Bizoe Chardonnay

The old faithful in Pretoria will always remember their days eating beautiful Italian Cuisine at Capeesh. Robert Paoletich (Robby) has opened a new restaurant called Capito. We could write articles of the new setting, but that would be ‘normal. Congratulations Robby, the new Capito will be a success. A night to remember. I would recommend Capito to anybody, worth visiting a hundred times.

Exciting new wine bar in Pretoria also opened up recently called IntoWine. The whole Bizoe range is available at IntoWine per glass. What added to the excitement is that Croydon Vineyard Estate wines and some of my University of Stellenbosch class mates’ wines is also available at IntoWine. IntoWine is situated in Selati Str, right underneath Caraffa Restaurant.

Back to the mother city, I had the opportunity to introduce my wines to the guests, at the Grub & Wine Restaurant of Chef Matt Manning, in a free wine tasting format. The evening is free as long as you make a booking. It’s well worth booking your seat for the tasting and make sure you get a seat in the restaurant afterwards.

Getting back into the thick of things in the new normal wine trade is fun. There is new opportunities opening its doors. As said in my previous blog post it’s not all doom and gloom, the light is starting to shine bright at the end of the tunnel.

Change is only scary until it becomes your new normal, Keep going.

New Normal Wine World

Rikus Neethling ready to travel

“In the rush to return to normal let’s use this time to consider which parts of normal are worth rushing back to” – Shelley Giglio

 As we move down to Level 1, I thought it’s time to get back on the horse and start visiting our trade clients in Johannesburg. Unsure what to expect, but excited in getting back on the road and visiting some of South Africa’s best restaurants that stock Bizoe Wines.

 4h00 Wake up, getting ready to make my first flight for 2020. In a normal year this would be a typical flight no 15. Arriving at Cape Town International Airport around 05h15 to make my 6h30 flight – Wow was I surprised, clearing security within 10 min of arriving at the airport, I was expecting to be in long queues.

Arriving at O.R Tambo International Airport disembarking the plane was interesting and I hope it remains a new normal. Given instructions from the crew to disembark row by row, less chaotic than normal, where everybody jumps up the moment the plane stops and bolts for the aisle to grab their suitcase and wait 10 min in a line for the airplane door to open. I think disembarkment was better organised and quicker than normal.

 Walking through an empty O.R Tambo Airport towards the Gautrain station was depressing. Normally buzzing with people, there were only me and a few other souls walking to the station. Checking in to the Radission Blu Gautrain was an easy pleasant experience and well organised.

 10h00 met up with Adri Liebenberg, representative of Le Vino Vita who looks after Bizoe in the Gauteng trade. Our first restaurant tasting with DW11-13 was a pleasant experience at one of my favourite restaurants in Johannesburg. Interesting the phone was ringing the whole time and to take bookings. Trade is getting back to normal in some way. The Bizoe Morningstar Semillon 2018 and 2019 is available on their wine list. Day 1 back in trade was different but great!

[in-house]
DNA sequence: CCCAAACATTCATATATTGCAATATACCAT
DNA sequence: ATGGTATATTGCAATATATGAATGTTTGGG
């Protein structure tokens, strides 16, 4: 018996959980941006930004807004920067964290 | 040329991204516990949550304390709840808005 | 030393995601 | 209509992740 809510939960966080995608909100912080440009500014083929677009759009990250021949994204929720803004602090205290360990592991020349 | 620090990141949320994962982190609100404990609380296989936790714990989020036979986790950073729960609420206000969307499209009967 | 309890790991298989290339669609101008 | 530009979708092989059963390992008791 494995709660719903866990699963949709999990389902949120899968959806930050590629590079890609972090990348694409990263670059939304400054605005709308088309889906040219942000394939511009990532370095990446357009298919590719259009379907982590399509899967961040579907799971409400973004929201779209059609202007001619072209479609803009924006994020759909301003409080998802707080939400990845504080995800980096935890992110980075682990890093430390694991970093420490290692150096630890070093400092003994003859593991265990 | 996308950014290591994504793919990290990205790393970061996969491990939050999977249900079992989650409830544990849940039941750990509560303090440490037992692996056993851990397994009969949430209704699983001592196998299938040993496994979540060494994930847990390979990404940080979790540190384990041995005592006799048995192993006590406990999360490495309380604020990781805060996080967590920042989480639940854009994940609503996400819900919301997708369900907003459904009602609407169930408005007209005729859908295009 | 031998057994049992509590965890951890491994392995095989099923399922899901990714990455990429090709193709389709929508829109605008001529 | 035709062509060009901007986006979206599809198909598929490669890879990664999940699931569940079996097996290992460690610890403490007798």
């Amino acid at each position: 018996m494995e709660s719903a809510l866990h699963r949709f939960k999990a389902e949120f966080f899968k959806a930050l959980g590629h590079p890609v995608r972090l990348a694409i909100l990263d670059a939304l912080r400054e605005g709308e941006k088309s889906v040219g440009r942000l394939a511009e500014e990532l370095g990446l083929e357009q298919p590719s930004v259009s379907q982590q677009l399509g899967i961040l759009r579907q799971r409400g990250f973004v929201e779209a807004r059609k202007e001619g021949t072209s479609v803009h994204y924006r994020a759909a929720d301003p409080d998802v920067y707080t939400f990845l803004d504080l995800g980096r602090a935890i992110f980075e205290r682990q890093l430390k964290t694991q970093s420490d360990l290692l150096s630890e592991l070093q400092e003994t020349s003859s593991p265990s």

Day 2 back on the road in Johannesburg took us to lunch at Barazza Restaurant. This is always one of highlights in Johannesburg. Shaun and Aki sits you down and a 30 min tasting ends up in 2 hour lunch tasting their food and our wines. It’s a restaurant worth visiting.  Late afternoon tasting with Wikus Human sommelier of Marble Restaurant was our next stop. Marble has always been a good supporter of Bizoe Wines. Bizoe Henriëtta 2017, Bizoe Morningstar Semillon 2018, Bizoe Kruispad Semillon 2018 and Bizoe Idioglossia Malbec 2017 is all available at Marble.

 Ended my 2 days in Johannesburg with a wine dinner at Buonissimo Restaurant in Modderfontein. Italian restaurant keeping it authentic Italian making beautiful tasty food. The Bizoe Estalet Syrah 2016 and Bizoe Kruispad Semillon 2018 is available at Buonissimo. All in all the new normal is here but it looks like a positive new normal.

Spring is nature’s way of saying, ‘Let’s party!’

It’s Spring, with2021 around the corner. We have heard plenty of people making the statement, can we delete 2020 and move onto 1 Jan 2021. WellI always tell myself the moment I see the first bud burst on the vineyards, I know the new harvest is around the corner.

Rikus in the vineyardsThe moment has arrived, it’s here, the vineyards are budding and the 2021 harvest is just around the corner. 2020 hasn’t all been bad so far. We had a record harvest in South Africa, and the quality of the wines in tank and barrel is looking good.  Plenty of positives to take out of 2020 so far.

The dam levels in the Western Cape are rising, the last figures I am aware of, is around 95% full. It’s been an excellent rainfall in 2020, water tables are high, and vines are looking healthy. Growing season starts now and critical steps will be taken to ensure a good quality harvest in 2021. The 2021 harvest might be the one to remember in the future. I don’t expect all growers to aim for volume this year, it will be a year to focus on qualityis my prediction.

 In the cellar currently we are preparing our wines to be bottled soon. Bizoe will be bringing a new wine to the market this year called Bizoe Genant. The wine will consist of Shiraz/Grenache/Mouvedré.